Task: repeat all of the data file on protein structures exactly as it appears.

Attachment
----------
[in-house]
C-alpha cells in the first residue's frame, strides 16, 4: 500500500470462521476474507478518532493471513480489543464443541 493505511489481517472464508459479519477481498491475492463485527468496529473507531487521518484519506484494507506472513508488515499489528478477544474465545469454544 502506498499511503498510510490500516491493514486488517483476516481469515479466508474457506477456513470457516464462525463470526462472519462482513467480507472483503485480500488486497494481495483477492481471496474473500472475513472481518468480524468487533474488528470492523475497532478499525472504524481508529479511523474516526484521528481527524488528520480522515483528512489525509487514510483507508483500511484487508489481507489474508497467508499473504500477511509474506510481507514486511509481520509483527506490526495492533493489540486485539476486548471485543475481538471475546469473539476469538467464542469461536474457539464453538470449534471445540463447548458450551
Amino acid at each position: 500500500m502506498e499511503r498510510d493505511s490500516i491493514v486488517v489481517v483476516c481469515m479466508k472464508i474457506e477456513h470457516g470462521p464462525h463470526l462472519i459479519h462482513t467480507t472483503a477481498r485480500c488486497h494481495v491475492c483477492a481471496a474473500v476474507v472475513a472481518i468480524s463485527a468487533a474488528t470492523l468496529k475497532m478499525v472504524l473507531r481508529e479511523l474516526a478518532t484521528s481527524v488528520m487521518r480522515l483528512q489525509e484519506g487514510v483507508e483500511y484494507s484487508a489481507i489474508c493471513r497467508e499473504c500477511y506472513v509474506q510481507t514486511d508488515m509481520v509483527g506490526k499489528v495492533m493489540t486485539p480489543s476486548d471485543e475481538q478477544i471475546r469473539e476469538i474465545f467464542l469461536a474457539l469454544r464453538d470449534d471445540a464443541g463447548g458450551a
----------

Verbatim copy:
[in-house]
C-alpha cells in the first residue's frame, strides 16, 4: 500500500470462521476474507478518532493471513480489543464443541 493505511489481517472464508459479519477481498491475492463485527468496529473507531487521518484519506484494507506472513508488515499489528478477544474465545469454544 502506498499511503498510510490500516491493514486488517483476516481469515479466508474457506477456513470457516464462525463470526462472519462482513467480507472483503485480500488486497494481495483477492481471496474473500472475513472481518468480524468487533474488528470492523475497532478499525472504524481508529479511523474516526484521528481527524488528520480522515483528512489525509487514510483507508483500511484487508489481507489474508497467508499473504500477511509474506510481507514486511509481520509483527506490526495492533493489540486485539476486548471485543475481538471475546469473539476469538467464542469461536474457539464453538470449534471445540463447548458450551
Amino acid at each position: 500500500m502506498e499511503r498510510d493505511s490500516i491493514v486488517v489481517v483476516c481469515m479466508k472464508i474457506e477456513h470457516g470462521p464462525h463470526l462472519i459479519h462482513t467480507t472483503a477481498r485480500c488486497h494481495v491475492c483477492a481471496a474473500v476474507v472475513a472481518i468480524s463485527a468487533a474488528t470492523l468496529k475497532m478499525v472504524l473507531r481508529e479511523l474516526a478518532t484521528s481527524v488528520m487521518r480522515l483528512q489525509e484519506g487514510v483507508e483500511y484494507s484487508a489481507i489474508c493471513r497467508e499473504c500477511y506472513v509474506q510481507t514486511d508488515m509481520v509483527g506490526k499489528v495492533m493489540t486485539p480489543s476486548d471485543e475481538q478477544i471475546r469473539e476469538i474465545f467464542l469461536a474457539l469454544r464453538d470449534d471445540a464443541g463447548g458450551a